I was an early adapter, and despite of the lack of Documentation I liked it. At that time, It was a perfect combination, Java in de the back end, combined with Front end development, like HTML, JS and CSS.

I have build nice solutions.


Going freelance

In 2014 I made the decision to start my own business and became a freelance developer. As a freelancer I followed the money and in the Netherlands there is high demand of Java developer, especially in the enterprise world. So I moved more and more to the JEE world, learned a lot of new tooling, like Maven, Jenkins, JUnit testing and much more…

Most of the applications I build was based on JSF, with a lot of Spring Framework.

Meanwhile there was also time to build more XPages based applications, like the HR Assistant which was our entry of the ICS Development Competition, where we used Cloudant as datastore and IBM Watson to analyse.

I also found some time to learn more of the Salesforce platform, I heard good things about it. I must admit I liked the way Salesforce helping to get new Developers on board, via their Trailhead platform


Full stack

The last months I was looking around to new technology, had a short look at ReactJS. Looks good and very lightweight, the developer descide what should be loaded. Created a very small application.

But now AngularJS 2 has been gone gold, I am learning as much as possible. Took our HR Assistant application as an example and I am busy to rebuild it in AngularJS 2. It is a steep learning curve, but I can get the data from Cloudant, so what could go wrong šŸ˜‰


Next step

First of January 2017Ā I will start as full stack Java developer,Ā at a new customer. It will be a very interesting project with lots of new technology like Java, AngularJS, Docker, Salesforce, Websphere Liberty. They are also looking to the cloud, and Bluemix was mentioned.

So interesting times are ahead and I am looking forward to this new step in my career.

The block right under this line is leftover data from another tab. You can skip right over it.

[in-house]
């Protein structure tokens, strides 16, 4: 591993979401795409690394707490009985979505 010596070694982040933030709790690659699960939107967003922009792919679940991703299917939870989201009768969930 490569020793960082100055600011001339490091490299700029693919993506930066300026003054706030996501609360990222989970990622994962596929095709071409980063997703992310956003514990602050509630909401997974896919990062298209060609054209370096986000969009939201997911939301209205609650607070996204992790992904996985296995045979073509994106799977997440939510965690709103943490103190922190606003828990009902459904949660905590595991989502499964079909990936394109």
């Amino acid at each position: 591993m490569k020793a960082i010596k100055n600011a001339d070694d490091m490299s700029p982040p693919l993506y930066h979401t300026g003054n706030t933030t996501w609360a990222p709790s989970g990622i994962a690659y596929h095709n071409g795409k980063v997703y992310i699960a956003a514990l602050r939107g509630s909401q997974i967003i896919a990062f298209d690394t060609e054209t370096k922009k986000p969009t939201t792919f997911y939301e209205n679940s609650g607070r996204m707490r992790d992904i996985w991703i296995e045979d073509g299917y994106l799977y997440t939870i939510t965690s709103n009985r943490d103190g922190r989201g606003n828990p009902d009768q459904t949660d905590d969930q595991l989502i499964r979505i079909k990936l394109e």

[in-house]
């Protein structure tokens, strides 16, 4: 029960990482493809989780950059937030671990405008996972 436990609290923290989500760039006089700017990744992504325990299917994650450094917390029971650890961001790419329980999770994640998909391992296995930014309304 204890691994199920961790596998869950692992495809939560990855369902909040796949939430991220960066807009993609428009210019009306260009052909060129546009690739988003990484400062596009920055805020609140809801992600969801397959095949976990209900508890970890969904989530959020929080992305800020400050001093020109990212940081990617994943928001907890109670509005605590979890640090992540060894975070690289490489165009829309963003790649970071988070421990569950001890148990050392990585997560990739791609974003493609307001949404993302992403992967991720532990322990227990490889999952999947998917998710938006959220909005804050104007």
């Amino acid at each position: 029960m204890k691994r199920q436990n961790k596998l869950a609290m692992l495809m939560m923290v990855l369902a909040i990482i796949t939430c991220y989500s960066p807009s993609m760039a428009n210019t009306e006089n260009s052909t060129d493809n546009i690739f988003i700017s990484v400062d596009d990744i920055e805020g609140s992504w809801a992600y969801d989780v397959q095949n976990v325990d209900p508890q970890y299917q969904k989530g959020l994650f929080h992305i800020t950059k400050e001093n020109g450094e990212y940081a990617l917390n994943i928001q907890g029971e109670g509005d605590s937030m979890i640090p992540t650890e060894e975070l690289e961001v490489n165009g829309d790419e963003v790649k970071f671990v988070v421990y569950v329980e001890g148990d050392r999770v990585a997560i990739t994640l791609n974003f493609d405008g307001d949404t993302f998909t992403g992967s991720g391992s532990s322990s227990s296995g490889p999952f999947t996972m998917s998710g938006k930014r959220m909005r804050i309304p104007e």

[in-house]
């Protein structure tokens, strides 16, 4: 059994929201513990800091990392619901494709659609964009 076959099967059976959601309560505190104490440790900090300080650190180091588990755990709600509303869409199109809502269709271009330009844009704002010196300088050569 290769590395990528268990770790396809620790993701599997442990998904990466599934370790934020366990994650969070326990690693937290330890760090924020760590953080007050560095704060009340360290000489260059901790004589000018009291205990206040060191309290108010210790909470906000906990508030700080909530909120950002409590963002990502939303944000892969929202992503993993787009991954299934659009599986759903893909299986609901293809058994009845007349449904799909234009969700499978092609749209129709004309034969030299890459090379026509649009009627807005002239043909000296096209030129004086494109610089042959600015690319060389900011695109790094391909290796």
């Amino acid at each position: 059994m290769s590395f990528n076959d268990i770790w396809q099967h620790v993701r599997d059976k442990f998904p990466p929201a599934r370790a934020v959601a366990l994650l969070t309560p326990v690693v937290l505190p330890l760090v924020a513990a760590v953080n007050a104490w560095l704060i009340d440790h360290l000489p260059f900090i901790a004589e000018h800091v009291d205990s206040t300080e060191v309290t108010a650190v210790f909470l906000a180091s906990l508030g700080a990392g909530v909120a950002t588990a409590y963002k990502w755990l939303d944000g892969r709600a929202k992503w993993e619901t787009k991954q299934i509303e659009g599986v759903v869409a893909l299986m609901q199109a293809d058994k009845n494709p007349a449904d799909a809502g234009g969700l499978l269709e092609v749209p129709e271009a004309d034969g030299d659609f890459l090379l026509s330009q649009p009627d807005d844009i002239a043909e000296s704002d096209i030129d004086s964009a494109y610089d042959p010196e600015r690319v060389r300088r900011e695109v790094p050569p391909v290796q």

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My slides of my Cloudant session at Sutol 2016

Today I did a session at Sutol conference in Prague.

It was about how to get started with Cloudant as an XPages developer.

In my session I mentioned my Cloudant OSGi plugin, which can be find atĀ https://bitbucket.org/flinden68/cloudant-connector/
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HR Assistant now as project at OpenNTF


Today I have added our winning application, HR Assistant, as project at OpenNTF.

I have added the source code in a zip as the release, but I encourage you to go to the Github repository directly.

Included a notice and license file, which is required for every project on OpenNTF.

And last but not least, there are screenshots and….. documentation šŸ˜‰


Have fun with it. And a demo is in the making.


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Cloudant connector plugin update: manage Design documents


Yesterday I was helping outĀ Patrick Kwinten with some he had with my Cloudant Connector pluginĀ on Slack. He asked also about the possibility to add or modify Design Documents, I found there foundation was already there.


Design Documents

Design documents can be seen asĀ the schema in your Cloudant database, which specify what is in the view and how the ftSearch index is build.

Below is an example of a Design Document. As everything in Cloudant the syntax is JSON.

Cloudant Design Document


New methods

As I wrote before, the foundation was already laid in the plugin, the only I had to do was to expose them to the outside world. With this new methods you can programmatically create or update Design Documents.

  • connector.getDocumentConnector().createDesignDocument(final Map<String, String> updates, final String designDocument)
  • connector.getDocumentConnector().updateDesignDocument(final Map<String, String> updates, final String designDocument)

updates, map of updates, where the value of the map is the javascript of the selection designDocument:

updates.put("newUpdateHandler", "function (doc, req) { ... }");

the name of the designDocument to create or update



Everything, including an updated ReadMe is in the BitBucket repository.

Thanks to Patrick for the great blogpost with boilerplate, where you can see the plugin in action.

When you need help with the plugin, let me know or reach out to me on Slack as Patrick did.

When you have feature request, please create an issue in the BitBucket Repository and I will have look if it will make it to the plugin.

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I will be speaking at Sutol 2016 in Prague

Sutol 2016

Yesterday I received an email that my session has been accepted for the upcoming Sutol Conference in Prague.

It is the first time I will be at SUTOL, so I am looking forward to it. I heard some very good things about this conference.


Hope to see you in Prague next month, may be we can go for a short run through the city. ( The best way, in my opinion, to explore a city ;-))